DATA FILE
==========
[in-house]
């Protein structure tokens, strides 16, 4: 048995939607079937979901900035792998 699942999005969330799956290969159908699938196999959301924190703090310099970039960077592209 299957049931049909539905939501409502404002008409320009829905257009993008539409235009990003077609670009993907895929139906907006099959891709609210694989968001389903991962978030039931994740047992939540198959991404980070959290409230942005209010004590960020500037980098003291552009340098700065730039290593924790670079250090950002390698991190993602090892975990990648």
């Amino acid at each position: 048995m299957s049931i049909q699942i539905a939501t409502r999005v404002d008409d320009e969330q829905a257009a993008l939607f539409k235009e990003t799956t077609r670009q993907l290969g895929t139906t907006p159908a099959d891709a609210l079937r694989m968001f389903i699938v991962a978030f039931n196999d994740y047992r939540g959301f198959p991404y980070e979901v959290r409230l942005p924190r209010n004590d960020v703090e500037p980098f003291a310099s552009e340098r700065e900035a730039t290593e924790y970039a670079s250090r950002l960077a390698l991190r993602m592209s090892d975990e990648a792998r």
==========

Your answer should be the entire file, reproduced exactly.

[in-house]
């Protein structure tokens, strides 16, 4: 048995939607079937979901900035792998 699942999005969330799956290969159908699938196999959301924190703090310099970039960077592209 299957049931049909539905939501409502404002008409320009829905257009993008539409235009990003077609670009993907895929139906907006099959891709609210694989968001389903991962978030039931994740047992939540198959991404980070959290409230942005209010004590960020500037980098003291552009340098700065730039290593924790670079250090950002390698991190993602090892975990990648």
């Amino acid at each position: 048995m299957s049931i049909q699942i539905a939501t409502r999005v404002d008409d320009e969330q829905a257009a993008l939607f539409k235009e990003t799956t077609r670009q993907l290969g895929t139906t907006p159908a099959d891709a609210l079937r694989m968001f389903i699938v991962a978030f039931n196999d994740y047992r939540g959301f198959p991404y980070e979901v959290r409230l942005p924190r209010n004590d960020v703090e500037p980098f003291a310099s552009e340098r700065e900035a730039t290593e924790y970039a670079s250090r950002l960077a390698l991190r993602m592209s090892d975990e990648a792998r």